Simply install box-js from npm:
Looking to use box-js with Cuckoo? Use
cuckoo-package.pyas an analysis package.
Let’s say you have a sample called
sample.js: to analyze it, simply run
Chances are you will also want to download any payloads; use the flag
--download to enable downloading. Otherwise, the engine will simulate a 404 error, so that the script will be tricked into thinking the distribution site is down and contacting any fallback sites.
Box.js will emulate a Windows JScript environment, print a summary of the emulation to the console, and create a folder called
sample.js.results (if it already exists, it will create
sample.js.1.results and so on). This folder will contain:
analysis.log, a log of the analysis as it was printed on screen;
- a series of files identified by UUIDs;
urls.json, a list of URLs contacted;
active_urls.json, a list of URLs that seem to drop active malware;
resources.json, the ADODB streams (i.e. the files that the script wrote to disk) with file types and hashes;
IOC.json, a list of behaviours identified as IOCs (Indicators of Compromise). These include registry accesses, written files, HTTP requests and so on.
You can analyze these by yourself, or you can automatically submit them to Malwr, VirusTotal or a Cuckoo sandbox: for more information, run
For further isolation, it is recommended to run the analysis in a temporary Docker container. Consult
integrations/README.md for more information.
If you wish to automate the analysis, you can use the return codes – documented in
integrations/README.md– to distinguish between different types of errors.
While box.js is typically used on single files, it can also run batch analyses. You can simply pass a list of files or folders to analyse:
By default box.js will process samples in parallel, running one analysis per core. You can use a different setting by specifying a value for
--threads: in particular, 0 will remove the limit, making box-js spawn as many analysis threads as possible and resulting in very fast analysis but possibly overloading the system (note that analyses are usually CPU-bound, not RAM-bound).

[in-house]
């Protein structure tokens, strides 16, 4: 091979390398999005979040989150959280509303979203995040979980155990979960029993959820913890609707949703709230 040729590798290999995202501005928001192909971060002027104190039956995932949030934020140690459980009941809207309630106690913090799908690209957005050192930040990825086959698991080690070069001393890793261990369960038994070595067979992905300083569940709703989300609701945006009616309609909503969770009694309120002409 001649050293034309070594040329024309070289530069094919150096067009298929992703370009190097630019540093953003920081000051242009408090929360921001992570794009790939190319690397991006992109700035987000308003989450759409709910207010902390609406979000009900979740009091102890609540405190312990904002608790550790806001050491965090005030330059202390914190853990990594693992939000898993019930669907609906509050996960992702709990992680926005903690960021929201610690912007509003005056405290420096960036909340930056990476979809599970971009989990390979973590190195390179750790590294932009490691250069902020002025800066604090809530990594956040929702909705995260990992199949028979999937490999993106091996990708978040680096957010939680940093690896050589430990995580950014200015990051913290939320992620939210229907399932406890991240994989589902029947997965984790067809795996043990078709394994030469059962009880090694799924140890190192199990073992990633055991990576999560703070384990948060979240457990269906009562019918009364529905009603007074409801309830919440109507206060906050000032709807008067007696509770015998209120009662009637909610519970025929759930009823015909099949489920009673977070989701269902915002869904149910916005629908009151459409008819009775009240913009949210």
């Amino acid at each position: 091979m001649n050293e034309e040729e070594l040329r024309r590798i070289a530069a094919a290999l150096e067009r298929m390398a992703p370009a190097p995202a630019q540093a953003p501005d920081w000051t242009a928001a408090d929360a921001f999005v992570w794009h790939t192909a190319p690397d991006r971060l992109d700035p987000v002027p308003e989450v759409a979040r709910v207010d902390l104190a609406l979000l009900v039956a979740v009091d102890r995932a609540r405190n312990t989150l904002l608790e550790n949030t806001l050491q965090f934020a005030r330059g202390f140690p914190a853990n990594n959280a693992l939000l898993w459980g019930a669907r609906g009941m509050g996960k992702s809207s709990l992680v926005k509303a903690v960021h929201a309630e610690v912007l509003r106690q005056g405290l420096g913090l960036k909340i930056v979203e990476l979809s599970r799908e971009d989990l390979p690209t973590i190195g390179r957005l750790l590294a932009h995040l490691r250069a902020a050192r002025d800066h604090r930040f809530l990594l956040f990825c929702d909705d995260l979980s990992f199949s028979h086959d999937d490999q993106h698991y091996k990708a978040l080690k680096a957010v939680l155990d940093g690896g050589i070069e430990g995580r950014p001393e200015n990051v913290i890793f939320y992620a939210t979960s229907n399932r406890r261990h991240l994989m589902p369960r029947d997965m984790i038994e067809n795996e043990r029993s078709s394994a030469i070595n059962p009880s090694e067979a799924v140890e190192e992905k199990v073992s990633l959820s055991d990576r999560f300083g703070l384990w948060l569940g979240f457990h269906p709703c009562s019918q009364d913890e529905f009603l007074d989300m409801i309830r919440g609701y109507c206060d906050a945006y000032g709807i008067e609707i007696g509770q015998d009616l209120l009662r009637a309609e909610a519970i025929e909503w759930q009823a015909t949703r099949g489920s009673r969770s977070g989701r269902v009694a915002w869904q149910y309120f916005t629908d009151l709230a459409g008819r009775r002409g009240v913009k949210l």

You can use
--loglevel=warn to silence analysis-related messages and only display progress info.
After the analysis is finished, you can extract the active URLs like this:
Analyzing the output
The first source of information is the console output. On a succesful analysis, it will typically print something like this:
In this case, we are seeing a dropper that downloads a file from
http://foo.bar/baz, setting the HTTP header
Mozilla/4.0 (compatible; MSIE 6.0; Windows NT 5.0). Then, it proceeds to decode it, and write the result to disk (a PE32 executable). Finally, it runs some command in the Windows shell.
sample.js.results/a0af1253-597c-4eed-9e8f-5b633ff5f66awill contain the payload as it was downloaded from http://foo.bar/baz;
sample.js.results/f8df7228-7e0a-4241-9dae-c4e1664dc5d8will contain the actual payload (PE executable);
sample.js.results/d241e130-346f-4c0c-a698-f925dbd68f0cwill contain the command that was run in the Windows shell.
Every HTTP request is both printed on the terminal and logged in
urls.json. Duplicate URLs aren’t inserted (i.e. requesting the same URL twice will result in only one line in
active_urls.json contains the list of URLs that eventually resulted in an executable payload. This file is the most interesting, if you’re looking to take down distribution sites.
snippets.json contains every piece of code that
resources.json contains every file written to disk by the sample. For instance, if the application tried to save
Hello world! to
$PATH/foo.txt, the content of
resources.json would be:
resources.json file is also important: watch out for any executable resource (eg. with
"type": "PE32 executable (GUI) Intel 80386, for MS Windows").
Some scripts in the wild have been observed to use
new Date().getYear() where
new Date().getFullYear(). If a sample isn’t showing any suspicious behaviour, watch out for
If you run into .JSE files, compile the decoder and run it like this:
The error will typically look like this (line numbers may be different):
You can see that the exception was raised in
Proxy.ActiveXObject, which looks like this:
Add a new
case "winhttp.winhttprequest.5.1" (note the lowercase!), and have it return an ES6
Proxy object (eg.
ProxiedWinHttpRequest). This is used to catch unimplemented features as soon as they’re requested by the malicious sample:
Rerun the analysis: it will fail again, telling you what exactly was not implemented.
WinHttpRequest.open as needed:
and iterate until the code emulates without errors.
@CapacitorSet: Main developer
- npm packaging
- command-line help
- support for non-UTF8 encodings
- bug reporting
- advice on integrating UglifyJS in box-js
- improving the features of UglifyJS used in deobfuscation